PBR (Physical Based Rendering) and How its Changing the Industry

Texturing models for games and movies has always been a huge task, requiring mountains of work to complete diffuse maps, normal maps etc for the models. Not to mention, the different versions of these maps that have to be created for the different environments and lighting conditions that each material and different part of the model will be exposed to. Sounds like a lot of work right? Well not much longer, due to the new technology, Physical Based Rendering.

Physical Based Rendering is a new way to make 3d look more photo-realistic than it ever has, all due to the way it changes how light bounces off of objects. In game engines, the way we see objects is directly related to the lighting in the scene. Cause you can’t see anything if there’s no light. What PBR does, is basically remove several of the steps you’d need to create all the different specular maps, and does the work for you. Instead of creating several different maps for the model, you can instead artificially replicate lighting properties to help create a physics model that automatically determines how light and shadow will hit an object in a rendered in-game scene. What the PBR usually does in order to work correctly is use converging functions in order to predict how certain light sources will reflect/refract off certain materials and surfaces with specific reflectivity and diffusion characteristics which then reflect and refract off or other objects/materials in the scene with the same process.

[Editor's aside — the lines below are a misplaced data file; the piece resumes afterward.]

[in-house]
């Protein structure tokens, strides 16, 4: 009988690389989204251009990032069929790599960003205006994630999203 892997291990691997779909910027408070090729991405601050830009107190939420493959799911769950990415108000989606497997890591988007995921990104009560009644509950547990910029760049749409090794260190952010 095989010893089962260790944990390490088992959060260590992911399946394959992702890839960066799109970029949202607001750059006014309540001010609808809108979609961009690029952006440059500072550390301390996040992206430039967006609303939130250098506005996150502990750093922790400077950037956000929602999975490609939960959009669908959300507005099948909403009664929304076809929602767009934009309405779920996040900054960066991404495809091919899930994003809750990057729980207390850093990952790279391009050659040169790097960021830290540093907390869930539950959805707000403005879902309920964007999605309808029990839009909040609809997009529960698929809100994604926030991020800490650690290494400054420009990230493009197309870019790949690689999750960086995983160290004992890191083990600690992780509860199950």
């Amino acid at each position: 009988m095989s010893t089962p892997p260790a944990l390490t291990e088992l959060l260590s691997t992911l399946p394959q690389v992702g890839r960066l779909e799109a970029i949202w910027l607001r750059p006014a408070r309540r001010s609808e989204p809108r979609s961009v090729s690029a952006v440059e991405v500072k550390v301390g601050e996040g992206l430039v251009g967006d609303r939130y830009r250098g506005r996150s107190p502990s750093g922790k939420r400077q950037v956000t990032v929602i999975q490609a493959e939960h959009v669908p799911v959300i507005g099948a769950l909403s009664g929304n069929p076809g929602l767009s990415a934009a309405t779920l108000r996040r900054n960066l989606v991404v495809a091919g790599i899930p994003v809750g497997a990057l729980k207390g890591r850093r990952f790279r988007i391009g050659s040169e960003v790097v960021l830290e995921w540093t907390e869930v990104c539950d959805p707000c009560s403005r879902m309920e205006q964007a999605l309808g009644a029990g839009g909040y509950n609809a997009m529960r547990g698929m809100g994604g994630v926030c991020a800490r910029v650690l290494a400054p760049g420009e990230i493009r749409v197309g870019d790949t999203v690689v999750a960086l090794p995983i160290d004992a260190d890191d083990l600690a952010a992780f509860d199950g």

PBR basically makes texturing objects and preparing them for in-game scenes, a whole lot faster and efficient, as the programs that use this technology generate and predict how materials should react to different light sources and automatically applies this knowledge to the rendered in-game scenes. With this technology, artists can just change an object’s characteristics to say ‘this is leather’ or ‘this is steel’ instead of having to create several different versions of different specular maps for each object.

I believe that PBR is a really cool technology and definitely creates a more efficient way to create light thats more realistic and beliavable than ever before in games. And I believe that technology like this will make it easier for smaller companies to perhaps create better products that they maybe couldn’t do before. I think this kind’ve technology is what will change the future of the industry and perhaps get us a bit closer into finding ways to surpass things like ‘the uncanny valley’

Below is an image of an example of what PBR can do:

References for the information here: http://www.fxguide.com/featured/game-environments-parta-remember-me-rendering/


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